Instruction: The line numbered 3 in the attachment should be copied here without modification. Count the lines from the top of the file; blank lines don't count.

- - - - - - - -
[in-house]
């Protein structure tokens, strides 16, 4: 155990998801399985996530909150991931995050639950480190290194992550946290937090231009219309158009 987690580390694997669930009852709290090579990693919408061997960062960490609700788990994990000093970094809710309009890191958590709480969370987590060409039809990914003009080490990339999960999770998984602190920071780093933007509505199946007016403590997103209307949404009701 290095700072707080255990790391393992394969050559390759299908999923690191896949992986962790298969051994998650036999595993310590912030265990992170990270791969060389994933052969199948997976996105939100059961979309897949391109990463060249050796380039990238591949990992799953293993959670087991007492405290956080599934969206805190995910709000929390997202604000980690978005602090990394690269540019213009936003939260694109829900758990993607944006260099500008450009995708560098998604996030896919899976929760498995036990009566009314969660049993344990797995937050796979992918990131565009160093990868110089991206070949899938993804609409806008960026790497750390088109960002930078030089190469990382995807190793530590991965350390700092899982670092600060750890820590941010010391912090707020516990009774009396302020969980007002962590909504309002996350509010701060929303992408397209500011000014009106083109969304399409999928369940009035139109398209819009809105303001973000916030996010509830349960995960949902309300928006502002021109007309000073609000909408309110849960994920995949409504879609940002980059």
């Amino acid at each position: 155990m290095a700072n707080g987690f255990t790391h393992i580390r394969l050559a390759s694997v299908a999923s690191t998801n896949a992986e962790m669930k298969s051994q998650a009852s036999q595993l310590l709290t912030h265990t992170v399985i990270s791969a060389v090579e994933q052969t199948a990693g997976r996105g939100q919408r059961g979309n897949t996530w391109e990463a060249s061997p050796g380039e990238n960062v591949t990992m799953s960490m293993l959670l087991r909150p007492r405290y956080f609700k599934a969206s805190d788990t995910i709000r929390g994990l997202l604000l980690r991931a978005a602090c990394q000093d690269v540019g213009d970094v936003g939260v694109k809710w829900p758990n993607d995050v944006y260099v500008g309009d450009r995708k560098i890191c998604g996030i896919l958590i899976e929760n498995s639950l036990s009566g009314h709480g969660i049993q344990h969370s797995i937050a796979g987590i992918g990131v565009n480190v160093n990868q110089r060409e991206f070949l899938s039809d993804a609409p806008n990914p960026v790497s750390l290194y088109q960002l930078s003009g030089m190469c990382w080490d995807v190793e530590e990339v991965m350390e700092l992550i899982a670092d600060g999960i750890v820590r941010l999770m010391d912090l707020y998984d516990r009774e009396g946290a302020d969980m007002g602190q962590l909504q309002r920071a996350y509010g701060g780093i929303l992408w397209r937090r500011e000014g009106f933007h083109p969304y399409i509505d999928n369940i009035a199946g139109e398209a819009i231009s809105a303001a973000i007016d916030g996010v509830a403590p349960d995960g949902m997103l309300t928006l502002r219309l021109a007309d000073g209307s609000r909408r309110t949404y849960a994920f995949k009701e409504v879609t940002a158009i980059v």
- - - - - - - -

């Amino acid at each position: 155990m290095a700072n707080g987690f255990t790391h393992i580390r394969l050559a390759s694997v299908a999923s690191t998801n896949a992986e962790m669930k298969s051994q998650a009852s036999q595993l310590l709290t912030h265990t992170v399985i990270s791969a060389v090579e994933q052969t199948a990693g997976r996105g939100q919408r059961g979309n897949t996530w391109e990463a060249s061997p050796g380039e990238n960062v591949t990992m799953s960490m293993l959670l087991r909150p007492r405290y956080f609700k599934a969206s805190d788990t995910i709000r929390g994990l997202l604000l980690r991931a978005a602090c990394q000093d690269v540019g213009d970094v936003g939260v694109k809710w829900p758990n993607d995050v944006y260099v500008g309009d450009r995708k560098i890191c998604g996030i896919l958590i899976e929760n498995s639950l036990s009566g009314h709480g969660i049993q344990h969370s797995i937050a796979g987590i992918g990131v565009n480190v160093n990868q110089r060409e991206f070949l899938s039809d993804a609409p806008n990914p960026v790497s750390l290194y088109q960002l930078s003009g030089m190469c990382w080490d995807v190793e530590e990339v991965m350390e700092l992550i899982a670092d600060g999960i750890v820590r941010l999770m010391d912090l707020y998984d516990r009774e009396g946290a302020d969980m007002g602190q962590l909504q309002r920071a996350y509010g701060g780093i929303l992408w397209r937090r500011e000014g009106f933007h083109p969304y399409i509505d999928n369940i009035a199946g139109e398209a819009i231009s809105a303001a973000i007016d916030g996010v509830a403590p349960d995960g949902m997103l309300t928006l502002r219309l021109a007309d000073g209307s609000r909408r309110t949404y849960a994920f995949k009701e409504v879609t940002a158009i980059v």